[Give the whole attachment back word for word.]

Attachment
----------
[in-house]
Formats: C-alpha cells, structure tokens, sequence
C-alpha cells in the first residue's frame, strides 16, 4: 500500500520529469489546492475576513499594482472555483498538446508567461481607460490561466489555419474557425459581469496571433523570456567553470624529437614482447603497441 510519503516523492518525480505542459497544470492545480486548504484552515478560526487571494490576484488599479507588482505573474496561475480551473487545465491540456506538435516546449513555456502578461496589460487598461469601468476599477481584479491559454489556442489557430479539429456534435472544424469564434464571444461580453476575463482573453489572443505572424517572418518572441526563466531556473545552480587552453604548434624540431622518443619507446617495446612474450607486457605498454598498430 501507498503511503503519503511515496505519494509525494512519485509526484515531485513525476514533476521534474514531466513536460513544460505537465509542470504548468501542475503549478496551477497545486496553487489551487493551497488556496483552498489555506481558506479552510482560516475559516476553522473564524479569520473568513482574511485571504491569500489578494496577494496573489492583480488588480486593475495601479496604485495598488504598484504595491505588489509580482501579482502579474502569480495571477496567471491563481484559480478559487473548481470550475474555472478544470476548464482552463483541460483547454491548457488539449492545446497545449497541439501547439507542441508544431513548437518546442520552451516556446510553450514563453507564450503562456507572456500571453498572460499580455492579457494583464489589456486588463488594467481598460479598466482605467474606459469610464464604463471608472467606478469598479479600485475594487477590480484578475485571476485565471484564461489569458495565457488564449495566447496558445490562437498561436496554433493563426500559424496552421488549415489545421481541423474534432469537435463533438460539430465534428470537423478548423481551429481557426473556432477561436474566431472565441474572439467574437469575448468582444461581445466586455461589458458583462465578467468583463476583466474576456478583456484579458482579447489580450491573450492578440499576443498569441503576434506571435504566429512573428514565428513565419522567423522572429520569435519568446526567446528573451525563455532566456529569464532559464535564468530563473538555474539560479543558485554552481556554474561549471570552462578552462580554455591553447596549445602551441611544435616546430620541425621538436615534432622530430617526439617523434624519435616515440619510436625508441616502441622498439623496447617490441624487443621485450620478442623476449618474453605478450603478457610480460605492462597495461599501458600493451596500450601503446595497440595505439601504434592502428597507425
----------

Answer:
[in-house]
Formats: C-alpha cells, structure tokens, sequence
C-alpha cells in the first residue's frame, strides 16, 4: 500500500520529469489546492475576513499594482472555483498538446508567461481607460490561466489555419474557425459581469496571433523570456567553470624529437614482447603497441 510519503516523492518525480505542459497544470492545480486548504484552515478560526487571494490576484488599479507588482505573474496561475480551473487545465491540456506538435516546449513555456502578461496589460487598461469601468476599477481584479491559454489556442489557430479539429456534435472544424469564434464571444461580453476575463482573453489572443505572424517572418518572441526563466531556473545552480587552453604548434624540431622518443619507446617495446612474450607486457605498454598498430 501507498503511503503519503511515496505519494509525494512519485509526484515531485513525476514533476521534474514531466513536460513544460505537465509542470504548468501542475503549478496551477497545486496553487489551487493551497488556496483552498489555506481558506479552510482560516475559516476553522473564524479569520473568513482574511485571504491569500489578494496577494496573489492583480488588480486593475495601479496604485495598488504598484504595491505588489509580482501579482502579474502569480495571477496567471491563481484559480478559487473548481470550475474555472478544470476548464482552463483541460483547454491548457488539449492545446497545449497541439501547439507542441508544431513548437518546442520552451516556446510553450514563453507564450503562456507572456500571453498572460499580455492579457494583464489589456486588463488594467481598460479598466482605467474606459469610464464604463471608472467606478469598479479600485475594487477590480484578475485571476485565471484564461489569458495565457488564449495566447496558445490562437498561436496554433493563426500559424496552421488549415489545421481541423474534432469537435463533438460539430465534428470537423478548423481551429481557426473556432477561436474566431472565441474572439467574437469575448468582444461581445466586455461589458458583462465578467468583463476583466474576456478583456484579458482579447489580450491573450492578440499576443498569441503576434506571435504566429512573428514565428513565419522567423522572429520569435519568446526567446528573451525563455532566456529569464532559464535564468530563473538555474539560479543558485554552481556554474561549471570552462578552462580554455591553447596549445602551441611544435616546430620541425621538436615534432622530430617526439617523434624519435616515440619510436625508441616502441622498439623496447617490441624487443621485450620478442623476449618474453605478450603478457610480460605492462597495461599501458600493451596500450601503446595497440595505439601504434592502428597507425